Make Atmel Studio better with my free extensions. Open source and feedback welcome!

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Quote:

PIC has only 35 instruction But AVR has more than hundred.

Not true - have a look at the instruction set - a lot of them are synonyms for the same opcode bit pattern. (Take for example all the SREG flag set/clear instructions!)

But what does number of instructions matter? The ARM has very few and yet it's possibly the best CPU core ever designed.

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In a few years, we'll all put an end to the RISC/CISC nonsense with these sort of processors:

http://en.wikipedia.org/wiki/One...

Plus a bajillion aliases. Actually, I wonder it that's not such a bad idea, since it would reduce core complexity, allowing you to run it faster to compensate and possibly get a higher speed.

- Dean :twisted:

Make Atmel Studio better with my free extensions. Open source and feedback welcome!

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Quote:
Not true - have a look at the instruction set - a lot of them are synonyms for the same opcode bit pattern

Yeah Opcode may be similar. But almost all datasheets of Atmel megaAVR has mentioned that it has 133 powerful instructions. I just pointed this.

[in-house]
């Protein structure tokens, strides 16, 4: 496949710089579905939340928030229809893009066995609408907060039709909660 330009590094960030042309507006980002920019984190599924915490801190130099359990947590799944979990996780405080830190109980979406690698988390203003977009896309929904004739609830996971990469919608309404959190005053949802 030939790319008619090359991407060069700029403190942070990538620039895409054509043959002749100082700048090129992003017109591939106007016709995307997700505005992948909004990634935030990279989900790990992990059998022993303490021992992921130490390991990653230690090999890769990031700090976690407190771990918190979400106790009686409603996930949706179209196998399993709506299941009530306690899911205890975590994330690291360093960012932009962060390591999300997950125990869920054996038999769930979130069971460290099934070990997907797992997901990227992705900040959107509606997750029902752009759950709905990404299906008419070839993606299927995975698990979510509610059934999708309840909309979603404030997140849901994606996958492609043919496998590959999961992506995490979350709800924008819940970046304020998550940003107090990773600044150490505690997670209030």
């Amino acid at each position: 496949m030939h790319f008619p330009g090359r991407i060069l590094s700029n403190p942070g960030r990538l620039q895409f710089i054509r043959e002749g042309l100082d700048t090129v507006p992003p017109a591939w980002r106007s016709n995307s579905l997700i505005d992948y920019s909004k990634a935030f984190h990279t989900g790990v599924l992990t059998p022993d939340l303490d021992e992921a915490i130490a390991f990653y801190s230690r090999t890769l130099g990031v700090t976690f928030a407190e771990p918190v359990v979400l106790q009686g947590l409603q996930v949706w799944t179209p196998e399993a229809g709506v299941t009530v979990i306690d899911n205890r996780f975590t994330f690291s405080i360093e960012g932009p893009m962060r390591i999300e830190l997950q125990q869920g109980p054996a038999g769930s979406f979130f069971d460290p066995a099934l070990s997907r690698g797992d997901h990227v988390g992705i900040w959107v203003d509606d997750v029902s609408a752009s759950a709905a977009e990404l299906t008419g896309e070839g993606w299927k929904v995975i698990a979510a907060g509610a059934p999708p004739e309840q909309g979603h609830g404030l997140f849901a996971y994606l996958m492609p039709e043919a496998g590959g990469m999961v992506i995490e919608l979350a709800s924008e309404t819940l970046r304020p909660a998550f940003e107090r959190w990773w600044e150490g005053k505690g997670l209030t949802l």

-Krishna Balan S

-------------------------------------------------------------------------

"Heroes are ordinary people with extraordinary commitment"

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Quote:

Plus a bajillion aliases. Actually, I wonder it that's not such a bad idea, since it would reduce core complexity, allowing you to run it faster to compensate and possibly get a higher speed.

That very thing was the death of RISC - it hit the technology wall. To get more performance, one had to do more ops per clock rather than be able to clock faster. The latest pentiums are hardly a simple processor - not something that a person could scribble up on a back of a fag packet.

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Quote:

The main advantage with AVR is that the architecture is designed with C in mind, so the code space and also the performance is better in AVR if the code is developed in C.

Sounds like marketing speak. Just like Microchip declaring the PIC as RISC. The number of instructions were never reduced, it was born dumb. Besides, the term RISC refers to a specific set of attributes and which accumulator based is not one of them.